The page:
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How Omni-channel Serves Customers During Sales Events

Blog
10th January 2017

omni-channel sales black friday

It seems there are now more sales events than ever. Black Friday back in November was just the latest in a series of retail developments leading to many more big sales throughout the year, especially when compared to the old days, when I remember summer and January sales being just about all there was.

Around 90% of all payments on Black Friday were made on credit cards. This shows that card companies were really the big winners. The more cash spent by shoppers, the more merchant fees and interest for the credit card providers; so they will all be pleased that Black Friday was another record and the January sales are now here. There are three immediate issues that retailers need to think about during these big spikes in business:

  • Online security: it’s the best time for villains to strike your company with an online attack. This could be as simple as a DDoS attack (Distributed Denial of Service), where criminals flood your website with so many enquiries that it collapses under the strain. Think hard about how you can keep your systems secure.
  • In-store security: card security is getting better, with most locations now using chip and pin systems (not always in the USA, yet) and some banks extending the required PIN to six digits; but with a big spike in business there is a greater need to watch out for in-store fraud.
  • Traffic spikes: even without a criminal attack, your servers will take a beating during busy periods. Use cloud-based storage and processing to ensure that you can quickly ramp up to meet the demand and then scale back again after the sale period.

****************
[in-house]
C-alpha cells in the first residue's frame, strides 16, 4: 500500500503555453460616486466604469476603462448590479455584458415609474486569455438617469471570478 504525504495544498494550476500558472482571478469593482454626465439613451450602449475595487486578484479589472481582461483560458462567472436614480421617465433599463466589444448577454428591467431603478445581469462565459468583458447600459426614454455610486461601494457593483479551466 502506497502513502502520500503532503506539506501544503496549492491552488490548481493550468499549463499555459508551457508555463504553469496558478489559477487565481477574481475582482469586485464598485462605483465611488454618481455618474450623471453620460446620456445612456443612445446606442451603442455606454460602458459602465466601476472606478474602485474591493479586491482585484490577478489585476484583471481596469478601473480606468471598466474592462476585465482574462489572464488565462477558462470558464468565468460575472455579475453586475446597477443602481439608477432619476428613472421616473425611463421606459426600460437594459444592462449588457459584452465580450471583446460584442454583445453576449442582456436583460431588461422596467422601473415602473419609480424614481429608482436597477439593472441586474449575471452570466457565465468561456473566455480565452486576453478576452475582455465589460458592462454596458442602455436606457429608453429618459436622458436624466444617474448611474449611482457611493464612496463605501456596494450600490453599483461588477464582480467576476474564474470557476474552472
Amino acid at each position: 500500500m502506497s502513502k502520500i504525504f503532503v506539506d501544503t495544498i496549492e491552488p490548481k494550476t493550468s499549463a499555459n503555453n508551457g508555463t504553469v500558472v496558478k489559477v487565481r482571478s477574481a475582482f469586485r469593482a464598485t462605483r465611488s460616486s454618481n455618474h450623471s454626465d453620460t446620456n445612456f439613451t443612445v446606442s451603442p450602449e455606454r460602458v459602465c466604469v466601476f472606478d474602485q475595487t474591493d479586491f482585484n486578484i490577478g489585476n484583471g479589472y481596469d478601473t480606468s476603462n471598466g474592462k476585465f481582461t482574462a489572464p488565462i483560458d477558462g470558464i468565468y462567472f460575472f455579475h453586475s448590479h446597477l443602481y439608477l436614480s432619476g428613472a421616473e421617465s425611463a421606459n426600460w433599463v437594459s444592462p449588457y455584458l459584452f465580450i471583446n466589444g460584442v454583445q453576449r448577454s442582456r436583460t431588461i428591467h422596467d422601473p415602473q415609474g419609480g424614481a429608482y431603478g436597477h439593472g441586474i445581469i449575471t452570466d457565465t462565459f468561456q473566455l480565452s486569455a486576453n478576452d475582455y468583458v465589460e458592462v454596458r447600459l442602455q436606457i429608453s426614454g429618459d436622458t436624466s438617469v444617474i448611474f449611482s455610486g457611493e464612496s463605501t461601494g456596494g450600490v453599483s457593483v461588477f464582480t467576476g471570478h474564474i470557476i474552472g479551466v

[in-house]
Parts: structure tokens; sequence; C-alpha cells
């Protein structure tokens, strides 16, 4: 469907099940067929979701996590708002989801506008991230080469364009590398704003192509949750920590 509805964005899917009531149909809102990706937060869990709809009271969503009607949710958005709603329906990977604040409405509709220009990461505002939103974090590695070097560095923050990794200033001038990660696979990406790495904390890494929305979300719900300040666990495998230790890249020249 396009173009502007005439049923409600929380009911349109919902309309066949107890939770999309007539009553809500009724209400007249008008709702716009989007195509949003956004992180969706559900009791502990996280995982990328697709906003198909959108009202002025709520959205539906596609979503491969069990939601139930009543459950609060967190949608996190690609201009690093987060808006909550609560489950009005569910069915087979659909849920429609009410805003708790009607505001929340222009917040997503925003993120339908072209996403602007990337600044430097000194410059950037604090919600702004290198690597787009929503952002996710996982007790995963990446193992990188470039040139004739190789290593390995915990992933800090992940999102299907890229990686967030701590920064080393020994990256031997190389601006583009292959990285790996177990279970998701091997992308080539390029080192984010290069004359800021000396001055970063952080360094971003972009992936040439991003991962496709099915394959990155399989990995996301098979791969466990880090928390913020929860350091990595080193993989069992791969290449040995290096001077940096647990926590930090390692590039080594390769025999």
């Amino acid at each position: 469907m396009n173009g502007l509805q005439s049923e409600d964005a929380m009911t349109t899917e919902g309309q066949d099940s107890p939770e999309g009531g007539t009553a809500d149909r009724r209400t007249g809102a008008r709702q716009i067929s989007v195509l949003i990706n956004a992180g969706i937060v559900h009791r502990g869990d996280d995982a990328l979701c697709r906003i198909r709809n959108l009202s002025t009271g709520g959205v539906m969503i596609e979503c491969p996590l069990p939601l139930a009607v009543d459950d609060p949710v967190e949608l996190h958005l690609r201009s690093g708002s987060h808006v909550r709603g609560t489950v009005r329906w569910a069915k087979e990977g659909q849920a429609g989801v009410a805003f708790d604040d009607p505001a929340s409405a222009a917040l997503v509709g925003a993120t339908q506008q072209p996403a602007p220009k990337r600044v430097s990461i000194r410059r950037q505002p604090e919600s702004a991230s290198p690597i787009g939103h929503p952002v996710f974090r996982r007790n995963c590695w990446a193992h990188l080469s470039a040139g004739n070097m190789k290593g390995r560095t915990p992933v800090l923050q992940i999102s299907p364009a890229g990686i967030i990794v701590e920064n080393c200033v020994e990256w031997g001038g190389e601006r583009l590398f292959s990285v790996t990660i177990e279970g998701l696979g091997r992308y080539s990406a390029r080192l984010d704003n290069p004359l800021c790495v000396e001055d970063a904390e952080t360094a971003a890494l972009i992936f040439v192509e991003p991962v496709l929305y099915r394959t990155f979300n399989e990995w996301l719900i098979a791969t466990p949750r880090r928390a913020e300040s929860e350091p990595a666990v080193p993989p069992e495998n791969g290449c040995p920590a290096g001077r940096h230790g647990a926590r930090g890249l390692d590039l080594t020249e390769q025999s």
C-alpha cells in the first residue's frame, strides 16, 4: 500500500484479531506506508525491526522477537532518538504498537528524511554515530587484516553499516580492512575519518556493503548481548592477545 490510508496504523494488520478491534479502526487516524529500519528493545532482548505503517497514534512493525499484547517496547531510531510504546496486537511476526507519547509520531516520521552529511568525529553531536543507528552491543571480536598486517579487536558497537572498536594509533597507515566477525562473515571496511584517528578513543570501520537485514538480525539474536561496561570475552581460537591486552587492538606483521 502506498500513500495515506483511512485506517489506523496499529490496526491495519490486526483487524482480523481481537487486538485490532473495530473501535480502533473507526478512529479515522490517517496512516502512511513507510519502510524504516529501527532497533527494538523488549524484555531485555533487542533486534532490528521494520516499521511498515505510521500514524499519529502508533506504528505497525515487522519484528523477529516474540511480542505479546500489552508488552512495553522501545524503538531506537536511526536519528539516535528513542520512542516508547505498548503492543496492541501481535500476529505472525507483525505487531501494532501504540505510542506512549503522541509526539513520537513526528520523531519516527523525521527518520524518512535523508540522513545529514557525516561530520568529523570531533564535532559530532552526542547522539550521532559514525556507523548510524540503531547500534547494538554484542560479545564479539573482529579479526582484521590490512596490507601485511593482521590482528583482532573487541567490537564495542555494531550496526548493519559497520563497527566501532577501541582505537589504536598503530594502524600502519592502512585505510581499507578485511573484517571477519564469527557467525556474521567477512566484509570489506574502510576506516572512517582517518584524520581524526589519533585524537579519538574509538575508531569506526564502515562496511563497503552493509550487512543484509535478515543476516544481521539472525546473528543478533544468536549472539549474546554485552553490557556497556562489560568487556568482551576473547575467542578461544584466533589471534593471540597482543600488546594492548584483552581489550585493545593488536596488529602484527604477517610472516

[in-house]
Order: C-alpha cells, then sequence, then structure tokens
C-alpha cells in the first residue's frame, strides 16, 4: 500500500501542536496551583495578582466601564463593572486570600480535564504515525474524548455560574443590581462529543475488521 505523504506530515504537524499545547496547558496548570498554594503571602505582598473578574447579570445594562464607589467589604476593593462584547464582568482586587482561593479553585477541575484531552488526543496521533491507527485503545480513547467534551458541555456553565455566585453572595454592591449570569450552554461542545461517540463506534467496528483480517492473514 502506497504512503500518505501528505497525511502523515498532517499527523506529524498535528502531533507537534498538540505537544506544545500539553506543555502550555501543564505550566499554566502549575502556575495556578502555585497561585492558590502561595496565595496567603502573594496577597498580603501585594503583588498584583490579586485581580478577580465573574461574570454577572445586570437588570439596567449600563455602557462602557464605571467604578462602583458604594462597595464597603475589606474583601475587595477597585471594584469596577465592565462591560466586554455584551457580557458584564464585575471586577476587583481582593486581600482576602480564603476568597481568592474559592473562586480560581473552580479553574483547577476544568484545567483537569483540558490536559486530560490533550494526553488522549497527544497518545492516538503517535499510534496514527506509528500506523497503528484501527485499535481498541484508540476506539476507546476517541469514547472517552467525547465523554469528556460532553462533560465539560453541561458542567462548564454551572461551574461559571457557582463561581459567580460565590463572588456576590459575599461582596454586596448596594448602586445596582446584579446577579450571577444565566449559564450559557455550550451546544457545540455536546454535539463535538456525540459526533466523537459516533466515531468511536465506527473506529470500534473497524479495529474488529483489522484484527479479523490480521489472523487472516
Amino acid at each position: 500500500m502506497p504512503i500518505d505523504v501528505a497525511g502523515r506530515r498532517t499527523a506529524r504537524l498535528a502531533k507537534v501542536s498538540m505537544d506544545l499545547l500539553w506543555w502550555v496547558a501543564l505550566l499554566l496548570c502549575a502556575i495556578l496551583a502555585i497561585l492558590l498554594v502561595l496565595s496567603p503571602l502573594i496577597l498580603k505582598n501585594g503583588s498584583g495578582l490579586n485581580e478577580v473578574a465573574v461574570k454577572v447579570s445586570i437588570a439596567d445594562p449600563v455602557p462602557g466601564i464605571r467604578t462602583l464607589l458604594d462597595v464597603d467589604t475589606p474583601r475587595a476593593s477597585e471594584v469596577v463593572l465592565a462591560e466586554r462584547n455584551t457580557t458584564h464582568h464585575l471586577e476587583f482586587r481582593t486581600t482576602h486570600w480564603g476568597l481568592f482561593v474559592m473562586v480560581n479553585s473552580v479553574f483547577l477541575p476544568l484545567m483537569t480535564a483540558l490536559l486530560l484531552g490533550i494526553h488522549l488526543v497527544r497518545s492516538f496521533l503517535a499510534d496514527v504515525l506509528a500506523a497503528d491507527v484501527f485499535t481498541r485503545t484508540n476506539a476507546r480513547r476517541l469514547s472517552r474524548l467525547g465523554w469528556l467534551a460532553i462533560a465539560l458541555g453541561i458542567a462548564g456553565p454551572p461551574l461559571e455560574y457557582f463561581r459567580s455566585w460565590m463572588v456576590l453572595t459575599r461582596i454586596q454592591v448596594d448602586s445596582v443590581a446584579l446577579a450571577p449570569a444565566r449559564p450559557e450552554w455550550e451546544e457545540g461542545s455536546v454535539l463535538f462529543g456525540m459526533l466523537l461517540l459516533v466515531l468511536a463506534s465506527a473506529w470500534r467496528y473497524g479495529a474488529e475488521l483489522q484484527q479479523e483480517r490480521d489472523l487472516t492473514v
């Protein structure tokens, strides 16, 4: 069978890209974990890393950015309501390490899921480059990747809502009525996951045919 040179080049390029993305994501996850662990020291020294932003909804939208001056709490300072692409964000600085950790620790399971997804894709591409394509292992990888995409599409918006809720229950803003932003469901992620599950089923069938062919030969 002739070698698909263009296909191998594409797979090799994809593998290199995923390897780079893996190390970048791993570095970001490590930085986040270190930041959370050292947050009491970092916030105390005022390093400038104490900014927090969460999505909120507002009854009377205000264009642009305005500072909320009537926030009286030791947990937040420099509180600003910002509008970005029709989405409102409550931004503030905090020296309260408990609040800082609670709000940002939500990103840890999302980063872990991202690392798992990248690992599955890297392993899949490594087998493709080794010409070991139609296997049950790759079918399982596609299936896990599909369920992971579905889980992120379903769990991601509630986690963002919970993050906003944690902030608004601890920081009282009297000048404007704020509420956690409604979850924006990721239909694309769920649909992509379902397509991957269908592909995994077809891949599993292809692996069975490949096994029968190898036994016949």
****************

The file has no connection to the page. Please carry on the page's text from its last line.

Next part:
But there are several other lessons we can take away from what happens to the modern omni-channel retail environment during these busy sale periods.

  • UK customers see sales like Black Friday and Cyber Monday very much as a chance to find a bargain. Not many British people have that time free to shop in person, as the days are not holidays. This means that slow sites, lack of stock, and site crashes can all ruin your reputation on these days when online traffic grows substantially.
  • Customer service needs to be boosted for the sale periods. You know there will be a spike on these dates, so make sure that calls can be answered and social media channels are all being monitored.
  • Parcel paranoia can cause customer panic; even after orders are placed, be prepared to help customers track their orders. Consider automated systems that can help customers with common parcel questions.

So there are considerations regarding in-store infrastructure, supporting online stores and apps, and boosting the entire customer service operation to ensure that major sales events can offer a great customer experience – rather than a brand-damaging disaster.

What do you think are the key points retailers need to focus on to prepare for big sales events? Let me know in the comments, or get in touch on LinkedIn.

 


Helen Murray
Article by: Helen Murray

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